This is the very ham I served to Luciano Pavarotti when he visited Auckland in 1999, the one which he pronounced ‘magnifico!’, and the very one he devoured with such delight after which he hugged me and pleaded for la ricetta (the recipe).

Poussins with 40 Cloves of Garlic
New season garlic is delicious in this recipe – crisp and mild, but all garlic will cook down to a mild, sweet and nutty paste. I generally allow 1/2-3/4 of a poussin per person, but if the poussins are small, and you are serving hungry diners, allow one per person.

Leg of Lamb with Parmesan Crust and Crunchy Potatoes

Roast Fillet of Beef Stuffed with Mortadella and Pistachio Nuts
A fillet of beef is expensive, but Christmas is the one time of the year when you might splash out. The meat is easy to prepare, it’s quick to cook and there’s no wastage. Perfect festive food!

7-hour lamb
This lamb is cooked for 7 hours. I know it sounds outrageous, but believe me, it is utterly gorgeous, cooking to fork-tenderness. The juices are so full of flavor that they don’t need anything added to them, and they don’t need thickening either.

Chicken Bonne Femme
This is an all-time favourite in our family. We enjoy it with grilled or baked mushrooms and a fluffy potato mash.

Turkey Breasts Stuffed with Apricots, Walnuts & Lemon Thyme

Turkey Breasts in Verjuice with Green Grapes and Almonds
The match of tarragon and chicken is a classic, and it works a treat with turkey too. Lemon, verjuice, cream, grapes and almonds are the main flavours in this dish.

Roast Fillet Wrapped in Bacon


Classic Roast Potatoes
These are the best, crunchiest potatoes ever!

My Favourite Stuffing Balls
My family adores stuffing, but like it even more when made into crispy balls. We make these even when we are not having turkey!

Classic Gravy
Make the gravy from the sediment in the pan after roasting a whole turkey.

Cucumber and Pepper Salad
This colorful salad has quite a chili kick which livens up ham, turkey, pork and fish. If serving it with spicy food, leave out the chili.

Peppers and Pineapple Salad
This is gorgeously sweet and juicy and goes well with grilled chicken, pork, ham and duck.

Roast Pumpkin with Shallots

Baby Beetroot with Cream and Chives


White Xmas Tree

Meringue Mountain with Strawberries
If you want to make the meringues ahead for Xmas, they will keep well in the freezer, but keep them in a rigid container as they don’t freeze solid and are easily smashed.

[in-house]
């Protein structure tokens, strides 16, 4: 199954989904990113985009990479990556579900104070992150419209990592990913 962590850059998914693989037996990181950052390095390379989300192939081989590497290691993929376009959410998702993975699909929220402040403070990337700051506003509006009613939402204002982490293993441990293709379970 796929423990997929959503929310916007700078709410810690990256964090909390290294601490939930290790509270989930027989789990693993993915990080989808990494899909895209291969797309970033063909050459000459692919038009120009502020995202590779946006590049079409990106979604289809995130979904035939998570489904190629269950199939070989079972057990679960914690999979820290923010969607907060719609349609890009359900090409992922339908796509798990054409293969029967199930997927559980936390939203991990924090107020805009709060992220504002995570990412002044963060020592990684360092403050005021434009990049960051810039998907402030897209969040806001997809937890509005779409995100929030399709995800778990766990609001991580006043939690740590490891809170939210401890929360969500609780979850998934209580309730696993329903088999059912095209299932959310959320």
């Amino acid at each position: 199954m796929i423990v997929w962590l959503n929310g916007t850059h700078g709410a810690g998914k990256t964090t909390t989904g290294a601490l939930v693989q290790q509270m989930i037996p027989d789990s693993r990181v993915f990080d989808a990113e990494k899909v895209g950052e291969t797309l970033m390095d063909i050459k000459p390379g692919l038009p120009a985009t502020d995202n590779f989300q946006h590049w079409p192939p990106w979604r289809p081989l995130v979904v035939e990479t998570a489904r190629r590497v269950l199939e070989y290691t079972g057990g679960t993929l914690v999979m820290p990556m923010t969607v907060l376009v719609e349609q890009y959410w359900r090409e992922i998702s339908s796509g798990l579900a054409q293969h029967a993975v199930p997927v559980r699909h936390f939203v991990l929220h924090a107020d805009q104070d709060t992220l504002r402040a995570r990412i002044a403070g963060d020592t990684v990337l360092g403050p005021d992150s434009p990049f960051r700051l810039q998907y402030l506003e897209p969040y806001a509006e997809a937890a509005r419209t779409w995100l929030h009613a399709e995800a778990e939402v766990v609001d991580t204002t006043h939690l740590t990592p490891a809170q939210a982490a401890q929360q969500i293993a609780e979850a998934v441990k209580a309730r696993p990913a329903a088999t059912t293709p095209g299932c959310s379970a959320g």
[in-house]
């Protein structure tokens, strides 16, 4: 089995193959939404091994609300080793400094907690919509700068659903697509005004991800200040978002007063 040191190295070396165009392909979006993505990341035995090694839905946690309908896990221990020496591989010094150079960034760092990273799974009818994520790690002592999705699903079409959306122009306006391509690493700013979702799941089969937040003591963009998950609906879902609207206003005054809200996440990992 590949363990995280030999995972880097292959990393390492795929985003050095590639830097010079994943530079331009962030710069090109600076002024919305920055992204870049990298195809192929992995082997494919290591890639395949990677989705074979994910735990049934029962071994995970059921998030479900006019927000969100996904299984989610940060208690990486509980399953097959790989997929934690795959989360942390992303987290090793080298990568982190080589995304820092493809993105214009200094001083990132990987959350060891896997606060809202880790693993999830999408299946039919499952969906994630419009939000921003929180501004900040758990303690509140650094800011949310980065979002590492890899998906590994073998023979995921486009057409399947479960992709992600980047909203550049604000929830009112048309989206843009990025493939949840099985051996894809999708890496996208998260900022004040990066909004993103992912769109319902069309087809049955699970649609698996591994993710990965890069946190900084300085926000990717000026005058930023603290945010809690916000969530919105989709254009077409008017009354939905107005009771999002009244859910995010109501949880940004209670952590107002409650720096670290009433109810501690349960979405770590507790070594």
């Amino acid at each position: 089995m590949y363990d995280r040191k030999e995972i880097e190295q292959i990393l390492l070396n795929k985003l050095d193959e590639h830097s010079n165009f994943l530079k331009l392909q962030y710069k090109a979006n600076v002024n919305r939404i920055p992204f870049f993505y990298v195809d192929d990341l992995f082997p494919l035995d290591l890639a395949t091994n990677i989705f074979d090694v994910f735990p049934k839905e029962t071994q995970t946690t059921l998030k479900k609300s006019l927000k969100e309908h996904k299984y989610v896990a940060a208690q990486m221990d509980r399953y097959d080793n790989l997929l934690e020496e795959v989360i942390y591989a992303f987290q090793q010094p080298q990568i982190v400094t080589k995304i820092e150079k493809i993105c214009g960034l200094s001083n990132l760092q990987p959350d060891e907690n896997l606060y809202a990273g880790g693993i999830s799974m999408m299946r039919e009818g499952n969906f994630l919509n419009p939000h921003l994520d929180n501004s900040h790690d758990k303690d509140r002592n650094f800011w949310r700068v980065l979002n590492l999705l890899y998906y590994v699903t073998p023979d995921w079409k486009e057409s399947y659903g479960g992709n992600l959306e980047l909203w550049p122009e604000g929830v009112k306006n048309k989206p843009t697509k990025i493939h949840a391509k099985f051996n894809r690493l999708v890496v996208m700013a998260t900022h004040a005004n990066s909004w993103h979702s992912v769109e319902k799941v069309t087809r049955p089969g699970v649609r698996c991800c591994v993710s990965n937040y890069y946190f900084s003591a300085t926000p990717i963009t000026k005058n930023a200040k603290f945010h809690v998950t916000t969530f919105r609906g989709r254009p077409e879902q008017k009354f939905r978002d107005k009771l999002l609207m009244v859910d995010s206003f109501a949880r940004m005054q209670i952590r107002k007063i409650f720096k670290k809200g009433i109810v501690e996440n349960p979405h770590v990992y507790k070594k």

Fresh Apricot Trifle
There's always someone who grizzles about the fact that there is not enough booze in the trifle and someone else who says there's too much! Making individual trifles solves that problem, as you can tailor them to people's taste. This recipe is alcohol-free but if you want to give it an alcoholic lift add a little brandy to the apricot syrup.

Fresh Cherry Trifle
This is designed for fresh cherries and the time to make it is mid-season once the price of cherries has dropped, but before the quality drops.

Fresh Strawberry Trifle
There's little point in making your own sponge for these trifles as it gets squished and squashed in the glasses. I buy mine freshly made by the supermarket! Don't leave out the grog - it makes them!

Choux Pastry Tree with White Chocolate and Raspberries

Pavlova with Raspberries

Feather-light Sponge Filled with Raspberries and Cream

Quick Mince Pies

Weeping Raspberry Fairy Cake
Although this cake is filled with lashings of cream, it is wonderfully light and the raspberries give a nice fresh edge - just the thing for a real summer treat. It will keep refrigerated for 2-3 days after making.

Mini Dundee Cakes
These are the answer for those of you who forgot to make a Christmas cake - mini fruity, buttery fruitcakes with an underlying warming alcoholic kick. They smell gorgeously tempting as they cook – bet you eat one while they’re still warm! Based on an idea by English chef Gary Rhodes.